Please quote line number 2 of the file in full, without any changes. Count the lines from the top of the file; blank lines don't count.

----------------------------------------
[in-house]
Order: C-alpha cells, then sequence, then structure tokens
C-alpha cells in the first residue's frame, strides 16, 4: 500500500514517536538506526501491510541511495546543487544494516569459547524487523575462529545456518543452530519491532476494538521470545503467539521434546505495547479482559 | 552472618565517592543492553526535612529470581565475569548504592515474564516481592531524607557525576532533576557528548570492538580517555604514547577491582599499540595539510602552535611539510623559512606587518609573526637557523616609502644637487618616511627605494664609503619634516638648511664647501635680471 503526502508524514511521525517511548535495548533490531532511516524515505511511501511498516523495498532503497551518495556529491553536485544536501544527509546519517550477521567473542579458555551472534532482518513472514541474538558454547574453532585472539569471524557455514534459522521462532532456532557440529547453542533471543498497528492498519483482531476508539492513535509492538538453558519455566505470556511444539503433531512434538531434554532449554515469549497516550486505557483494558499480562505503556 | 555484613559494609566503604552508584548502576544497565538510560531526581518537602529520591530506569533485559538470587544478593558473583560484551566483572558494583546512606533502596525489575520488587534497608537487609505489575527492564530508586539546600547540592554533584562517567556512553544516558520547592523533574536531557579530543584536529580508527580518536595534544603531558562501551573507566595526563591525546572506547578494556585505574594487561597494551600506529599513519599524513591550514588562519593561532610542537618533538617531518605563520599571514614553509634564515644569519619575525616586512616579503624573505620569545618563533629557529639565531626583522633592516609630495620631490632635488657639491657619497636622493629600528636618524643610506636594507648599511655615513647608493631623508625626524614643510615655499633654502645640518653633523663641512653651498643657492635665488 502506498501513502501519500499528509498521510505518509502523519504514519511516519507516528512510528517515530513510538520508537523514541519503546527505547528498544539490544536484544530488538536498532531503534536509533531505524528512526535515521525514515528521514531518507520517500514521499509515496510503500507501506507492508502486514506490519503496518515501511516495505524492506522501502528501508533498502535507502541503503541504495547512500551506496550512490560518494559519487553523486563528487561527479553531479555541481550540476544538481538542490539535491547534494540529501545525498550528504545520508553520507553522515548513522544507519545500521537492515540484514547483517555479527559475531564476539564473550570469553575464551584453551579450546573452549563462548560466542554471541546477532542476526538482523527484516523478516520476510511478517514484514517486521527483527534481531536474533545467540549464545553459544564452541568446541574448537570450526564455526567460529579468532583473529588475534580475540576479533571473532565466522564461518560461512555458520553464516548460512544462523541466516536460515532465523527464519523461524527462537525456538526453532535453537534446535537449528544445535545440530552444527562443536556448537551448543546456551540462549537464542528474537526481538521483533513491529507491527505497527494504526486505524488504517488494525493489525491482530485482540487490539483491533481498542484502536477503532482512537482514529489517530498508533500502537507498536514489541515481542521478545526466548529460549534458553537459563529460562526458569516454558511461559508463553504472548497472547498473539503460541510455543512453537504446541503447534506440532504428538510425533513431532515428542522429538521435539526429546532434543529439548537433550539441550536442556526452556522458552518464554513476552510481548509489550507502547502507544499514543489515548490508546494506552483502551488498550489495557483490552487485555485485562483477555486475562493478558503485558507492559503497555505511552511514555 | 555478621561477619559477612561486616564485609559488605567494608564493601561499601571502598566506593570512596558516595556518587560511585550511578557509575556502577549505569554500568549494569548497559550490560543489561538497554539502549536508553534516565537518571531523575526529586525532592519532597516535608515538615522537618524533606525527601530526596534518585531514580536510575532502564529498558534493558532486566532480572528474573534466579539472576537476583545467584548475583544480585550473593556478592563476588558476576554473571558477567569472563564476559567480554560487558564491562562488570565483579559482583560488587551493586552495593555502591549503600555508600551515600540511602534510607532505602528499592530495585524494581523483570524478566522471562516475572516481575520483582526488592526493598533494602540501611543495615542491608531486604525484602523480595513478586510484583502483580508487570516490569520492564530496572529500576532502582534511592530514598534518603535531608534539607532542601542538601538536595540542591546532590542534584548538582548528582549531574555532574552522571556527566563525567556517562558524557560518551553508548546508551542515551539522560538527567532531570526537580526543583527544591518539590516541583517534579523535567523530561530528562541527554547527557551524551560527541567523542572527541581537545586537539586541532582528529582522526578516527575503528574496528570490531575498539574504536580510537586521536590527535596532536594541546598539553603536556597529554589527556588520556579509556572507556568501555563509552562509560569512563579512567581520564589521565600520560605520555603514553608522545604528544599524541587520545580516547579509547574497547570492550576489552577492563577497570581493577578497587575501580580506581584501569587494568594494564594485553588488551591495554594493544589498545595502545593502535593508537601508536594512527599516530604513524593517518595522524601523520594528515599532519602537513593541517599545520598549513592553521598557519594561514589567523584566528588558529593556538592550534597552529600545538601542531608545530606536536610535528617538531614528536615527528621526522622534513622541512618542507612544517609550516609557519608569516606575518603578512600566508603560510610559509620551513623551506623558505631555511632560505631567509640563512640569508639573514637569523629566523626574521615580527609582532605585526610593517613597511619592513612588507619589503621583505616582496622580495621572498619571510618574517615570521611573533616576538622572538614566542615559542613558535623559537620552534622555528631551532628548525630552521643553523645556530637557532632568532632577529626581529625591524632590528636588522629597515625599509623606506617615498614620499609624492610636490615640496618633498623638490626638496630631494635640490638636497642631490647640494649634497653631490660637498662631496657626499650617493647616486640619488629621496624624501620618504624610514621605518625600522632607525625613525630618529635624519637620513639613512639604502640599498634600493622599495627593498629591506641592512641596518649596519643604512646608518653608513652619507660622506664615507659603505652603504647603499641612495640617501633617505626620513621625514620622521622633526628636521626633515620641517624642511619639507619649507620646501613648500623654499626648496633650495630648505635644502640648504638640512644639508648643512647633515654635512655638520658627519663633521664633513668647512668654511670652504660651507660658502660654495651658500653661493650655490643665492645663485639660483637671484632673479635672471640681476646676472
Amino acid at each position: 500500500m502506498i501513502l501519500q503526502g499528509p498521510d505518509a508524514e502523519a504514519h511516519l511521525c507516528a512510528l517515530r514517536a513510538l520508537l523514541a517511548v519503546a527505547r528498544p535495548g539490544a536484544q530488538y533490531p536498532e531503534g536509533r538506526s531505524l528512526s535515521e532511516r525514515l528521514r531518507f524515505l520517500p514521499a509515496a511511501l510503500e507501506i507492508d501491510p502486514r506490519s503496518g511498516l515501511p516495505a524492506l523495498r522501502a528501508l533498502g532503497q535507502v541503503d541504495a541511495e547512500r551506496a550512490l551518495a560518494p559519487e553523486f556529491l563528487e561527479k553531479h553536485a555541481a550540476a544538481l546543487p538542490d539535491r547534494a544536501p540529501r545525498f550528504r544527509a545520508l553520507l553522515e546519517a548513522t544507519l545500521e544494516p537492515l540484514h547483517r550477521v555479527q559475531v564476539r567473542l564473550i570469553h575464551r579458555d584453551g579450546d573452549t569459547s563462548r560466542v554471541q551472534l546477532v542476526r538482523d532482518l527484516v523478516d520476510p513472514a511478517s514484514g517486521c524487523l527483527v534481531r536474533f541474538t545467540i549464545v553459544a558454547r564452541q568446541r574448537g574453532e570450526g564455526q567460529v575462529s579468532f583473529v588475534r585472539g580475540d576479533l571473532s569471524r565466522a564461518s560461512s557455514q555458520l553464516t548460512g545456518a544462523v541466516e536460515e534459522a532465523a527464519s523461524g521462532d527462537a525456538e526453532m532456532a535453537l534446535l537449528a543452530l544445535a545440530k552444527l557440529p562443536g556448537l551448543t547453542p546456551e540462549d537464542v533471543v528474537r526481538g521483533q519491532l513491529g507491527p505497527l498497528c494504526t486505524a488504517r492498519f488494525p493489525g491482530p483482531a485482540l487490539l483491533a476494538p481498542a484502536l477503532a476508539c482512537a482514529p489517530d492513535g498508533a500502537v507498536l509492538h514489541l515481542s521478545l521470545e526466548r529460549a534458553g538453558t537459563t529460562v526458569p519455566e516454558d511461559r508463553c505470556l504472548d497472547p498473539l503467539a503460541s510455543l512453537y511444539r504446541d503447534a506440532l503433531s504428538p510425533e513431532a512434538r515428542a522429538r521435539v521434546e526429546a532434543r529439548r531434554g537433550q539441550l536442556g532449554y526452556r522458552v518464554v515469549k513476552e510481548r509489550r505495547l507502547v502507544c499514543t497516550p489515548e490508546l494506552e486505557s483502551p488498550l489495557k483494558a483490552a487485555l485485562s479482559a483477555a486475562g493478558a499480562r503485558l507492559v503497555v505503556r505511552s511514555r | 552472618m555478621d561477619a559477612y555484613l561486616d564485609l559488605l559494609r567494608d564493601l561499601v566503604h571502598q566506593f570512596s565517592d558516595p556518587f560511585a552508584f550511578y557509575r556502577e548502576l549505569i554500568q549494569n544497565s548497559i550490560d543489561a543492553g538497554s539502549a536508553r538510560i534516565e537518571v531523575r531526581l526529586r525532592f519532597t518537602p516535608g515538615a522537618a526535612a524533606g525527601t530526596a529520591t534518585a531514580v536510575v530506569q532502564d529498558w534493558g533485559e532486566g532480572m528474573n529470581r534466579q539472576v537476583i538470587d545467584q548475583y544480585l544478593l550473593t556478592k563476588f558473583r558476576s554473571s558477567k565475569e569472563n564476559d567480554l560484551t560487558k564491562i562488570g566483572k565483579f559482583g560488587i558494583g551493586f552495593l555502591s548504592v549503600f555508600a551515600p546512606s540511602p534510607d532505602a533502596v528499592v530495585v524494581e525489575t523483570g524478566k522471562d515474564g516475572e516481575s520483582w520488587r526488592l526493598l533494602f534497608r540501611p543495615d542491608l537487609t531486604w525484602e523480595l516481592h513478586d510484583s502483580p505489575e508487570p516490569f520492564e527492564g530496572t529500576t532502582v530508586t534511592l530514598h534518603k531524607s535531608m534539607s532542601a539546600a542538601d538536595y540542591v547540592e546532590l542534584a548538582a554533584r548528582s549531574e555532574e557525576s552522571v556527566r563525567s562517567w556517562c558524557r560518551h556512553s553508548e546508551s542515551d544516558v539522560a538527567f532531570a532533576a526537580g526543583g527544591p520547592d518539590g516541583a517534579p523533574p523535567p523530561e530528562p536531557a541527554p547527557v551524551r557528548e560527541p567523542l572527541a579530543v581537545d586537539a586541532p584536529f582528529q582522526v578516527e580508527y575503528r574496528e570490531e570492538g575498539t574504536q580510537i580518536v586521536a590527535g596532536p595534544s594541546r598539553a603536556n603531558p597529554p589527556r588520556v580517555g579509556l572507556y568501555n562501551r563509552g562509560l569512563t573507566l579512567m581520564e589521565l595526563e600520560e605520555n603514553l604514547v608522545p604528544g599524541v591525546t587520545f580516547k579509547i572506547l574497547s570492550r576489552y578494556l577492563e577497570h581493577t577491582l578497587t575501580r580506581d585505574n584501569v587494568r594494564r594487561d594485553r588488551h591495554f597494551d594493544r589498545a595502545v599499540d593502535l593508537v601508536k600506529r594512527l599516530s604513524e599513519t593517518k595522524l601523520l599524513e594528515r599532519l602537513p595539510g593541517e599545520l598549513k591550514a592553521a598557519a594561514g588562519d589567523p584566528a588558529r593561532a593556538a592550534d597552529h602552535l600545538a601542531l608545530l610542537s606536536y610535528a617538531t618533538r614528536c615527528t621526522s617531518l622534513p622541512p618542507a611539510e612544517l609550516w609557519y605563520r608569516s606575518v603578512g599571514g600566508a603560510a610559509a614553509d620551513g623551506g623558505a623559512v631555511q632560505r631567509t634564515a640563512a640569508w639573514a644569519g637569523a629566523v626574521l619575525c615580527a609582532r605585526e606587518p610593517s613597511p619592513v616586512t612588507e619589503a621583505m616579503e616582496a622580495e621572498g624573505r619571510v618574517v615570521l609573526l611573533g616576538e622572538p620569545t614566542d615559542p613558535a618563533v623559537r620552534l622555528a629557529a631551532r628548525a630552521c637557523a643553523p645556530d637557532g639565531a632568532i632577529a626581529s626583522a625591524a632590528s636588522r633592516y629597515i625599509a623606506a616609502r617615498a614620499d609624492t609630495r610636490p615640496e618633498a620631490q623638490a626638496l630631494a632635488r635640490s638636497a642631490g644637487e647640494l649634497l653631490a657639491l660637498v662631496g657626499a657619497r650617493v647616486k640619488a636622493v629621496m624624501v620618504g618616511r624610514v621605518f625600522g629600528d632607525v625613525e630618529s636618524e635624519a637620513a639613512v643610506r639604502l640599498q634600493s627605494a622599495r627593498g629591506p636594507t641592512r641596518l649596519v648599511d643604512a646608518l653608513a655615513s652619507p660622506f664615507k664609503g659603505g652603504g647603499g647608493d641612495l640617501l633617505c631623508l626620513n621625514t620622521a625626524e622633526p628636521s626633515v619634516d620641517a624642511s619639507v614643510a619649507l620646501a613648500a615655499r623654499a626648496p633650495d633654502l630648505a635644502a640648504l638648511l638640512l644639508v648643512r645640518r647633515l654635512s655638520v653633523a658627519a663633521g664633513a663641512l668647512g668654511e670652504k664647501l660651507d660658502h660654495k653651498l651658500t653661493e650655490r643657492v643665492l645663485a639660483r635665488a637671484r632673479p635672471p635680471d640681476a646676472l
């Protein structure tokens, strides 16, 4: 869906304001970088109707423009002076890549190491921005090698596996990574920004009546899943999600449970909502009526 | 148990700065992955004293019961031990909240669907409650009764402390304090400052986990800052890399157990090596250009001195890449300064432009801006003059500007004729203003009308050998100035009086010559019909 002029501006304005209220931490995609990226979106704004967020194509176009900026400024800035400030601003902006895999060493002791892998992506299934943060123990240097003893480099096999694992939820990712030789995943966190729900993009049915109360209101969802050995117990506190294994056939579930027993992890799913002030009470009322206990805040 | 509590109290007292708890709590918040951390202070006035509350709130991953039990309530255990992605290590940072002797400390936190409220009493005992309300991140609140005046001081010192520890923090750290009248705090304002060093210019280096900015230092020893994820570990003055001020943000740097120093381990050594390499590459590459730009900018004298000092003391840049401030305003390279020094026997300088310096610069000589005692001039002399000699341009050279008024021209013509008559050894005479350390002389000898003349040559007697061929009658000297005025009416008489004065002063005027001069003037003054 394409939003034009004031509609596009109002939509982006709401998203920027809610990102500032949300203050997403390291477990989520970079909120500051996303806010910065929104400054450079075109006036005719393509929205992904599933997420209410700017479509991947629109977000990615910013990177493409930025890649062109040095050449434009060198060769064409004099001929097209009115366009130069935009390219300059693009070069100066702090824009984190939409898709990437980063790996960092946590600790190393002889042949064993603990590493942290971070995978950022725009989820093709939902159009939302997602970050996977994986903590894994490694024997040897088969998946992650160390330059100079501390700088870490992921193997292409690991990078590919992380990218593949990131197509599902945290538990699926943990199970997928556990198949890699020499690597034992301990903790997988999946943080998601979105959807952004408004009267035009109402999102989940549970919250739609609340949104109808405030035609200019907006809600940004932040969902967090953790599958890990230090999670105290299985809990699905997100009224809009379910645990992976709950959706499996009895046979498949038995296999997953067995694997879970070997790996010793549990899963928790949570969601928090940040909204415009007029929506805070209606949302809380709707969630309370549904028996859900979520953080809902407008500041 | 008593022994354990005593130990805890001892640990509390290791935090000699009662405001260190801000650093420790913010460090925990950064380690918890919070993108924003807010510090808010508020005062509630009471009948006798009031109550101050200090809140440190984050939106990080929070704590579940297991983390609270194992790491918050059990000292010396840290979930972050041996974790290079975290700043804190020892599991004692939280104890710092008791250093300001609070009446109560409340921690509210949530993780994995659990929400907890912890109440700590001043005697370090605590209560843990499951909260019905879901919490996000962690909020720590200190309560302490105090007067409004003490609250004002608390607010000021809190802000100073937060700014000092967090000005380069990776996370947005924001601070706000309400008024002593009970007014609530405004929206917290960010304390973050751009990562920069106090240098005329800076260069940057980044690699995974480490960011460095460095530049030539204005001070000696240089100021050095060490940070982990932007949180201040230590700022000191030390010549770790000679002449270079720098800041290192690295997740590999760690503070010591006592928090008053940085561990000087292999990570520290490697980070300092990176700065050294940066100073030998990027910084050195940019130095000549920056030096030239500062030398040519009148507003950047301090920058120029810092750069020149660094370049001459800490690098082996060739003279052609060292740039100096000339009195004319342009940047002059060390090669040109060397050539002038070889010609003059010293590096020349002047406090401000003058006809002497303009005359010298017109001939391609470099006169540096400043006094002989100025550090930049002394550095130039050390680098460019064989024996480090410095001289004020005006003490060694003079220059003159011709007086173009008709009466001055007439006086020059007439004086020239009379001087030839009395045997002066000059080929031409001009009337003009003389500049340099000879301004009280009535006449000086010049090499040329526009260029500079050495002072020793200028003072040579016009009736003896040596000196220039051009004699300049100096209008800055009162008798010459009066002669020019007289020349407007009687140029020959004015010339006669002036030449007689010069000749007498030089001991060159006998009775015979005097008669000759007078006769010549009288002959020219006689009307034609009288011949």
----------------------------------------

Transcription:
Order: C-alpha cells, then sequence, then structure tokens